By Javier Hernandes and Adam Wu – Sinosphere
BEIJING — The Chinese characters for “pure” and “true,” signifying “halal,” hang over numerous restaurants across China, a symbol of a commitment to prepare food in accordance with Islamic law, including its ban on pork and alcohol.
But some of China’s more than 23 million Muslims worry that businesses routinely flout those guidelines, selling sweets laced with lard, for instance, or pork disguised as beef.
As political leaders gathered in Beijing for the annual session of the Chinese People’s Political Consultative Conference, a government advisory body, officials once again raised the idea of imposing national standards on halal food, which have been under consideration since 2002.
Ma Guoquan, a delegate from Ningxia, a region in northwest China that is home to a large Muslim population, said it was important to respect the traditions of ethnic minorities and to promote the unity of Chinese society.
“There are many problems regarding halal food management that can’t be ignored,” Mr. Ma said at a meeting in Beijing last week, according to a report in Ningxia Daily, a state-run newspaper.
Many local governments in China, including Ningxia and Shanghai, have put in place rules on preparing halal food. Islamic law bans the consumption of pork and alcohol, and it dictates how animals should be slaughtered before they are eaten. But enforcement of those regulations has been lax in some provinces, angering local residents.
In Xi’an, an ancient capital in central China, Muslim residents took to the streets last year to protest the sale of alcohol in halal restaurants. In Xining, a city in the western province of Qinghai, a riot erupted last year after residents discovered pork products inside a halal bakery’s delivery van.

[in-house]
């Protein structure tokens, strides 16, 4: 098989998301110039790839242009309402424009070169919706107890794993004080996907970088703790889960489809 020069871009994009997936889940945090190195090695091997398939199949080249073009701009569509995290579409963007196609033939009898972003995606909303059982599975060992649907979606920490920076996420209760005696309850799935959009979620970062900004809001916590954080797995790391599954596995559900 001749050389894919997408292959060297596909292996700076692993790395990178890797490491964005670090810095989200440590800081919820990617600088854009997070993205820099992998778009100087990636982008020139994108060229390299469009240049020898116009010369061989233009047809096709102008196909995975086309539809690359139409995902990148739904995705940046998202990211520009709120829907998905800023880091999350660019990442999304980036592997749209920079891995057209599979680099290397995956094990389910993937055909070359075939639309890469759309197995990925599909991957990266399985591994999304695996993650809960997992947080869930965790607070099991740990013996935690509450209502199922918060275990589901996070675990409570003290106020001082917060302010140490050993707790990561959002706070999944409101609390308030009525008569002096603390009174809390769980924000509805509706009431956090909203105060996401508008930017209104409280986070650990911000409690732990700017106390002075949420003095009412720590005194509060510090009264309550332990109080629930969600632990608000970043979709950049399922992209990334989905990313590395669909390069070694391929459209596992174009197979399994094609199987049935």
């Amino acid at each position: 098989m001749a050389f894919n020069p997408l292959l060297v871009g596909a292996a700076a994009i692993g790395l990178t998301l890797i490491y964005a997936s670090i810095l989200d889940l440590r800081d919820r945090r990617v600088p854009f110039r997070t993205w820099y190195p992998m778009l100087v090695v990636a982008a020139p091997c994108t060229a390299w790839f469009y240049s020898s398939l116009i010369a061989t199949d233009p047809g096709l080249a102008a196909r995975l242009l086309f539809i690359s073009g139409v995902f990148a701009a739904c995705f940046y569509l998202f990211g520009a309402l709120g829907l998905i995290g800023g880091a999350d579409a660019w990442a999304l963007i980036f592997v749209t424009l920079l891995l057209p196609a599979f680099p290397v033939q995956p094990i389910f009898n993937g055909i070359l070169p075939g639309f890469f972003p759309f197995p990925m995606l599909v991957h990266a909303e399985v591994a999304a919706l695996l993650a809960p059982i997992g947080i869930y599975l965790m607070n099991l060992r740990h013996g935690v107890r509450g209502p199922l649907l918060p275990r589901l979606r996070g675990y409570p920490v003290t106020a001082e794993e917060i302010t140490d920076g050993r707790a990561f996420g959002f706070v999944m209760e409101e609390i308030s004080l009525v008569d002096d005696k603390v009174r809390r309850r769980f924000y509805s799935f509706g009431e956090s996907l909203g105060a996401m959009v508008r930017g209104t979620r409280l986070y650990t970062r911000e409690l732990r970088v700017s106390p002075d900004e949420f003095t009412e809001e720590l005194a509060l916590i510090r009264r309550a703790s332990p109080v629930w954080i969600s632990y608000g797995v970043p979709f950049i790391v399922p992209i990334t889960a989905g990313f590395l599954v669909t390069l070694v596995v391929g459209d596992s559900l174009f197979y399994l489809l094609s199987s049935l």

As the market for halal products booms around the world — some analysts expect it to reach $1.6 trillion in the next several years — Chinese businesses are looking for ways to enter the market. President Xi Jinping has sought new alliances with many predominantly Muslim countries, proposing a “One Belt One Road” initiative to restore Silk Road trade routes.
But halal business owners in China face several obstacles to selling their products abroad, including the perception that food in China is unsafe or not prepared in accordance with Islamic law.
Islamic leaders said a set of national standards could help promote China’s image abroad.
“Food safety has always been a serious problem in China,” Mu Kefa, vice chairman of the Islamic Association of China, which promotes the ethnic and religious policies of the ruling Communist Party, said in a telephone interview on Thursday. “With national regulations, the government can more effectively manage the halal food industry and show respect to ethnic minorities in China.”